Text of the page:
I was beginning to feel like maybe I’d gotten the boot too. But then out of the blue, Montrose mailed me and told me that he was performing at the Marin County Fair with Robben Ford. I made plans to go, but events conspired to keep me on my side of the Golden Gate Bridge that night. Fatal mistake. The emails stopped and I realised that was probably a test that I hadn’t passed.

Months later Classic Rock started nudging me again about getting Ronnie Montrose to talk. I picked up the search again, and they tried to make contact through official channels. After a heartfelt email to Montrose’s booking agent, the magazine got a response within days from the guitarist’s wife-cum-manager, who agreed to set up an interview.

This started another round of emails and appointments made and broken. Until the Sunday before Halloween 2011, when the musician and I finally spoke on the phone.

About five minutes into the conversation he said:“I know you, don’t I?” “I’m not sure I’d say that we know each other,” I answered. “But we have met.” “From a long time ago?” he asks, but I’m sure he knows the answer. “Yes, from a very long time ago,” I say simply, not sure if any elaboration would help or hurt.

“Oh, in that case, why don’t we meet and do this interview in person,” the musician suggested, as if all my requests for an in-person interview had never made it through.

“That would be lovely,” I agreed, half-realising I had just made another tactical error. I should have pressed on and insisted that we continue on the phone as previously planned. But I agreed to meet with him at an editing facility owned by a friend of his in downtown San Francisco, where he assured me we could talk without being disturbed.

Ronnie Montrose onstage

(Image credit: Getty Images)

Convinced that I had finally made a breakthrough, and that the great, in-depth story of how this guitarist had anticipated the future of American rock back in 1973 would finally be told, I began to transcribe the interviews with the other members of the dream team. The composite picture I get of the man is markedly different, equally complicated, but the one thing they all agree on is that he was preternaturally talented. And because of that, despite the psychological ramifications, they all decided to cast their lot with him. And make no mistake, there were ramifications.

“I don’t know if Ronnie will ever let you interview him,” Sammy Hagar warns me. “You can never forget that he’s a mind-tripper. At least I can’t.”

Neither can Bill Church, who was the first person Montrose contacted about forming a band, and the last to finally get hired.“I think it had something to do with their old ladies,” Sammy Hagar confides. “They were friends,but I think Ronnie just wanted to torture him.”

Which he did for three weeks. He had his old pal from Sawbuck and Tupelo Honey days at the rehearsal place, while he auditioned a string of bassists. “I kept saying, oh, he’s cool, man, let’s use that guy, when we were looking for bass players,”Sammy says. “And Ronnie made Bill Church sit there in the rehearsal studio while he tried out Pete Sears, and Ross Valory who ended up in Journey.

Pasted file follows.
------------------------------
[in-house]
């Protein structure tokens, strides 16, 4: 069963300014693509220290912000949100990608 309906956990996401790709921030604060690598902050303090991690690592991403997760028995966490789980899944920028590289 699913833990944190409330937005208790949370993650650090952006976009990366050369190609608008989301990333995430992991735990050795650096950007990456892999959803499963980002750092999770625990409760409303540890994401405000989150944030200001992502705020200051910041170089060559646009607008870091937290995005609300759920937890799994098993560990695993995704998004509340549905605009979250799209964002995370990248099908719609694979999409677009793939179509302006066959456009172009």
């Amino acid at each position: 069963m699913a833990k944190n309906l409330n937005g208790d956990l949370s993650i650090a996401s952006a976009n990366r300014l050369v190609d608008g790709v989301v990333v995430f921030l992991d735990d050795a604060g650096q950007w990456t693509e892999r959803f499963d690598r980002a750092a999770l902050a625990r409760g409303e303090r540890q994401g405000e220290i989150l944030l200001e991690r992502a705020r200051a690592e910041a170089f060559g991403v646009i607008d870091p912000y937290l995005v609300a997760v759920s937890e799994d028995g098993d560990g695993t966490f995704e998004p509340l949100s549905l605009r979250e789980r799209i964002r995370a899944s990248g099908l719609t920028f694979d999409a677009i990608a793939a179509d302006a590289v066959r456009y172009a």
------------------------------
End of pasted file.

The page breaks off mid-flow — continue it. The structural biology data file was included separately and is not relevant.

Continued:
“He tried out at least five or six bass players right in front of Bill, and every night after the other guy would try out I’d go to Ronnie: ‘You know, that guy was cool.’ Like Pete Sears was good and I’m going: ‘That guy was cool, but Bill Church, man, he’s like our buddy, man. He’s like cool, he’s fun.’ Finally, he got Bill in the band. But after the first album and tour, he fired him.

“Nobody even asked why, because Ronnie was just becoming quiet. We all feared him because we knew he was wacky and we didn’t know who would be next, and nobody wanted to get fired because that was our meal ticket, number one. Number two, we all believed in the band.”

Montrose was Sammy Hagar’s proving ground.“The biggest lesson I learned was how to perform,” he says. “I learned how to go out on tour. I learned how to make a record, I learned how to write songs, and I learned how to deal with a major producer like a Ted Templeman. We had Dee Anthony, one of the biggest managers, so I learned from him. I learned everything but I really learned a lot about playing guitar from Ronnie. 

"He was my first real guitar teacher because he didn’t allow me to play guitar in the band so I just watched him every night. And I’d go back to my room and I had my little Les Paul in there. I learned how to play heavy metal guitar from Ronnie Montrose.” It wasn’t to last though, and during the band’s European tour Ronnie had decided that the flaxen-haired singer, who people were starting to refer to as “a pint-size Robert Plant”, was commandeering too much attention.

Bill Church recalls that things began to unravel between the pair during a meeting about the band’s percentages. Out of the blue, Uncle Dee [Dee Anthony] turned to Sammy and said: “Young man, you’re going to be a star.” Ronnie came unglued.

And that, says Church, was the final nail for those two guys.

Ronnie Montrose in LA in 1975, no longer sharing the spotlight with Sammy

Ronnie Montrose in LA in 1975, no longer sharing the spotlight with Sammy (Image credit: Getty Images)

Hagar remembers it quite differently.